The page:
Because this is a "doom and gloom all hope is lost" -type investment, it makes sense to move your maximum annual discretionary allowance of R1 Milllion offshore. And of course, because South Africa is royally screwed, Taxes will be going up and there will be a newly created 50% tax bracket. But that’s not all, the Rand is going to totally tank as well – to R50 to the dollar. And just for good measure there is no growth in the S&P500 (which is of course still better than the -80% returns the JSE is going to get).

This concoction is about as bad as I could cook up for the local versus offshore scenario. Let’s see what happens:

After 15 years, the investment would be 17.72% or around R600k better if the money was taken offshore. Okay, now things are starting to get interesting, I am definitely not one to turn my nose up at an extra 17.72%.

If you believe something like the above could happen, it may be worthwhile to go directly offshore.

So in conclusion, for scenarios where the Rand depreciates significantly (may be within our politicians skill set), and where there is little to no underlying asset growth (very unlikely to happen over a long period of time) and where you are in one of the higher tax brackets (something you hope will happen!) then maybe there is a case to be made for going directly offshore.

Your Turn

If you are considering whether or not to move your money offshore in the interest of saving Tax, I have created a spreadsheet which you can use to compare the outcomes. You can download it on the Spreadsheets Page

You can run your own numbers through it using a few scenarios and see what comes out the other side.

Some Other Thoughts

Other Costs

In the calculations I haven’t considered some of the other costs involved with regards to investing offshore versus onshore. For example, going offshore allows you to pick up some really cheap ETFs like the Vanguard S&P Tracker at just 0.04%. The cheapest onshore equivalent charges 0.2% per annum.

On the flip-side there are costs involved in moving your money offshore and bringing it back again. Exchanging between Rands and Dollars is not cheap.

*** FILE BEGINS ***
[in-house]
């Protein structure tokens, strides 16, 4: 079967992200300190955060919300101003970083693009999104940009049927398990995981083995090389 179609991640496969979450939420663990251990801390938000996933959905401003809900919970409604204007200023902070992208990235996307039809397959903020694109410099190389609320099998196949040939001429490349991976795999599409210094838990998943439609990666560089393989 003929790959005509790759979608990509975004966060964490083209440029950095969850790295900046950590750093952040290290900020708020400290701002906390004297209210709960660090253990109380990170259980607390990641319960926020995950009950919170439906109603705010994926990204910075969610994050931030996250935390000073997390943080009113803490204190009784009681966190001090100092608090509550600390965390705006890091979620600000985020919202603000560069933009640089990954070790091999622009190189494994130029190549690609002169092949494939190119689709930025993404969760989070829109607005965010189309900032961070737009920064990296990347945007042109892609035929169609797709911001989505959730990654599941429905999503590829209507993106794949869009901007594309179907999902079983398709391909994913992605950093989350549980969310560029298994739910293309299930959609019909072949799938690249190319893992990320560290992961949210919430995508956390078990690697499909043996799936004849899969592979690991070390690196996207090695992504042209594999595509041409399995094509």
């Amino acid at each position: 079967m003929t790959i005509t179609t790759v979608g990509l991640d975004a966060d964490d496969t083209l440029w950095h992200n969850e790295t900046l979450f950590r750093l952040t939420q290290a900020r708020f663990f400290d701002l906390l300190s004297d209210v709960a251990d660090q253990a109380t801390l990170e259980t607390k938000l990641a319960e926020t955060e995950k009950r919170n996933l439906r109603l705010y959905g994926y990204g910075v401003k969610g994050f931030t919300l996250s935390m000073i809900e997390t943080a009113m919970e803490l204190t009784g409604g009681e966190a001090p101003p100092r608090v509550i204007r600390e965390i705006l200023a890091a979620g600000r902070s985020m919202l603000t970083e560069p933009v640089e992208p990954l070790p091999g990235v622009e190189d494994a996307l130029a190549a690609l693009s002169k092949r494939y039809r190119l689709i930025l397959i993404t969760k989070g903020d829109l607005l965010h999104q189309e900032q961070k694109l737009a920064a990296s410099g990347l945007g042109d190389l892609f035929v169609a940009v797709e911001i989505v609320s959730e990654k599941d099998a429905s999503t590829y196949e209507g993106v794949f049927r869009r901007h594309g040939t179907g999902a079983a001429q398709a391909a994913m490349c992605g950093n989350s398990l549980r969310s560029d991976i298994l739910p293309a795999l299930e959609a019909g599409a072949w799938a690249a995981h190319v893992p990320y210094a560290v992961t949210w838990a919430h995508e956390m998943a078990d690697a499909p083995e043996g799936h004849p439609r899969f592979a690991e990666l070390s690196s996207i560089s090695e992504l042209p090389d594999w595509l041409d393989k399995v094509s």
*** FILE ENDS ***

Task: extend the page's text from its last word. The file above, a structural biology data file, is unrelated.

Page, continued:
Then there is also platform fees, brokerage fees, spreads etc. which may all be different and should be considered.

What Is Your Time Worth?

I can’t imagine filling out Tax returns to be quick and painless if you hold an offshore bank and brokerage account. Then of course, depending on where you invest, you may also want to claim tax back (example Dividend Withholding Tax) from a foreign country - that could be fun too!

Consider if the time and admin is worth it. Of course you could hire someone to do all this for you – but then that’s an additional cost.

Why Are You Investing Offshore?

It must be said that saving Tax is never a good reason to make a particular investment. So don’t decide to invest offshore just because you want to go one up on SARS.

If you have already decided that you want to allocate some funds offshore, then you can look at the pros and cons of going direct.

How Much Money Do You Really Have To Invest?

There are other Tax efficient ways which you should probably consider before investing offshore. For example, have you maxed out your (and your wife/partners) TFSA(s)?

If not, there is only one thing better than reduced Capital Gains Tax, and that is 0 capital Gains Tax – something which a TFSA can give you. You may also want to consider additional RA contributions – which although not for everyone (and only maximum 40% offshore, and not totally Tax free) may be something worthwhile.

Any remaining money after that (lucky you!) can be considered for the onshore versus offshore debate.

Other Implications

Going offshore can put you in the cross-hairs of some legislation and rules which you may not even be aware of. This is a risk not to be taken lightly.

For example, in the US, there can be some pretty hefty estate duty implications if you pass away while you have money directly invested there. Best to do some reading up on all the ins and outs before you decide to take the plunge – who knows what other funnies are out there…

Long Term Predictions

With regards to equity investments, the holding period is usually many years, even decades. Of course predicting the Rands movement and market returns over such a long time period is unlikely to be what plays out in reality. What if the Rand strengthens? (Hey don’t laugh, stranger things have happened). In that scenario, there will be 0 CGT benefit to going offshore.

Till next time, Stay Stealthy!